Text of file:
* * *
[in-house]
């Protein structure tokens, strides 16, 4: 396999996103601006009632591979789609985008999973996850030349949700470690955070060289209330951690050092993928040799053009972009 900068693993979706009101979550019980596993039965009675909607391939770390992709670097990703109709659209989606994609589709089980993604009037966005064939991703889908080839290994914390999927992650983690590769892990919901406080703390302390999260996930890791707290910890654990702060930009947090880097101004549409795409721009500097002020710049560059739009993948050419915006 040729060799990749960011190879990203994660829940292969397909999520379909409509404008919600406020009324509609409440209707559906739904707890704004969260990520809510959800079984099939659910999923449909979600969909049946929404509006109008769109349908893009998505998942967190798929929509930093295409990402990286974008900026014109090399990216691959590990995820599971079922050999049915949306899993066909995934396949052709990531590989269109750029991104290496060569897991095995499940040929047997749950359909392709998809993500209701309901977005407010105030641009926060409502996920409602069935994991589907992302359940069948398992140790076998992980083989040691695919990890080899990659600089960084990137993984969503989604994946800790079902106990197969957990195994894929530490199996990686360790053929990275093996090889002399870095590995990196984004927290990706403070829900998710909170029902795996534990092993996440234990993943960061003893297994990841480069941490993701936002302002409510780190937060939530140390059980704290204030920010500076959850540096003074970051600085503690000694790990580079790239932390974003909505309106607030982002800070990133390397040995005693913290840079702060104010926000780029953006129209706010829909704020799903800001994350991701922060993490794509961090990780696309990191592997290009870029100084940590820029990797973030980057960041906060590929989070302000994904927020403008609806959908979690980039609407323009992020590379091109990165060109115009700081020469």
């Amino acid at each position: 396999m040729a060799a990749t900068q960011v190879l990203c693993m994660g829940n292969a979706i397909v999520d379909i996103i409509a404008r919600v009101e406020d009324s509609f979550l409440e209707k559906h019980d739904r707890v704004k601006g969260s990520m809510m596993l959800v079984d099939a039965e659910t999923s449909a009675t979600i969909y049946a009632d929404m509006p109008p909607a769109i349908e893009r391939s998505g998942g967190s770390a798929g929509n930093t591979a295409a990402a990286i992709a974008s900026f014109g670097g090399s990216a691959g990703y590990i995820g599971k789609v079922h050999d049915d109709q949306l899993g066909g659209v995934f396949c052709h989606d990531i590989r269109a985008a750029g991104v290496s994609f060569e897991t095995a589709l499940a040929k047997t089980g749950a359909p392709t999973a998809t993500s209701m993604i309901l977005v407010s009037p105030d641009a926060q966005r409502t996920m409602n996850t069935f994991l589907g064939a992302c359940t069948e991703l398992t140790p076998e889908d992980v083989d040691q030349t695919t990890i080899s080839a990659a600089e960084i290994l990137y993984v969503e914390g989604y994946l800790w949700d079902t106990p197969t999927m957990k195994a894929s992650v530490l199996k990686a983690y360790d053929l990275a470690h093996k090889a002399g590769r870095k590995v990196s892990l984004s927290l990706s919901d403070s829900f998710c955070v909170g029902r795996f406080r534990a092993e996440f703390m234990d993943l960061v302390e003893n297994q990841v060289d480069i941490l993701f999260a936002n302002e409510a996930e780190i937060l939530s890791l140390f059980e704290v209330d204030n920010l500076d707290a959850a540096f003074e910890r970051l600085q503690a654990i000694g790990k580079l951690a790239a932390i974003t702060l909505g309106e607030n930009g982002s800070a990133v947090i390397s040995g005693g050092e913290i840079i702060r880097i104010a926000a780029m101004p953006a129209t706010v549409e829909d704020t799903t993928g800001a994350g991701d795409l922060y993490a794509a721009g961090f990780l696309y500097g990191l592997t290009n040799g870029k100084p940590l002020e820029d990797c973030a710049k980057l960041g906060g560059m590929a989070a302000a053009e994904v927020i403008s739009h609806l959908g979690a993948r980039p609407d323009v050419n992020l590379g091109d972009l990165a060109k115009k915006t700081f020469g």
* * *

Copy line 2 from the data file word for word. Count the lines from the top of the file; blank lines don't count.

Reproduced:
């Protein structure tokens, strides 16, 4: 396999996103601006009632591979789609985008999973996850030349949700470690955070060289209330951690050092993928040799053009972009 900068693993979706009101979550019980596993039965009675909607391939770390992709670097990703109709659209989606994609589709089980993604009037966005064939991703889908080839290994914390999927992650983690590769892990919901406080703390302390999260996930890791707290910890654990702060930009947090880097101004549409795409721009500097002020710049560059739009993948050419915006 040729060799990749960011190879990203994660829940292969397909999520379909409509404008919600406020009324509609409440209707559906739904707890704004969260990520809510959800079984099939659910999923449909979600969909049946929404509006109008769109349908893009998505998942967190798929929509930093295409990402990286974008900026014109090399990216691959590990995820599971079922050999049915949306899993066909995934396949052709990531590989269109750029991104290496060569897991095995499940040929047997749950359909392709998809993500209701309901977005407010105030641009926060409502996920409602069935994991589907992302359940069948398992140790076998992980083989040691695919990890080899990659600089960084990137993984969503989604994946800790079902106990197969957990195994894929530490199996990686360790053929990275093996090889002399870095590995990196984004927290990706403070829900998710909170029902795996534990092993996440234990993943960061003893297994990841480069941490993701936002302002409510780190937060939530140390059980704290204030920010500076959850540096003074970051600085503690000694790990580079790239932390974003909505309106607030982002800070990133390397040995005693913290840079702060104010926000780029953006129209706010829909704020799903800001994350991701922060993490794509961090990780696309990191592997290009870029100084940590820029990797973030980057960041906060590929989070302000994904927020403008609806959908979690980039609407323009992020590379091109990165060109115009700081020469």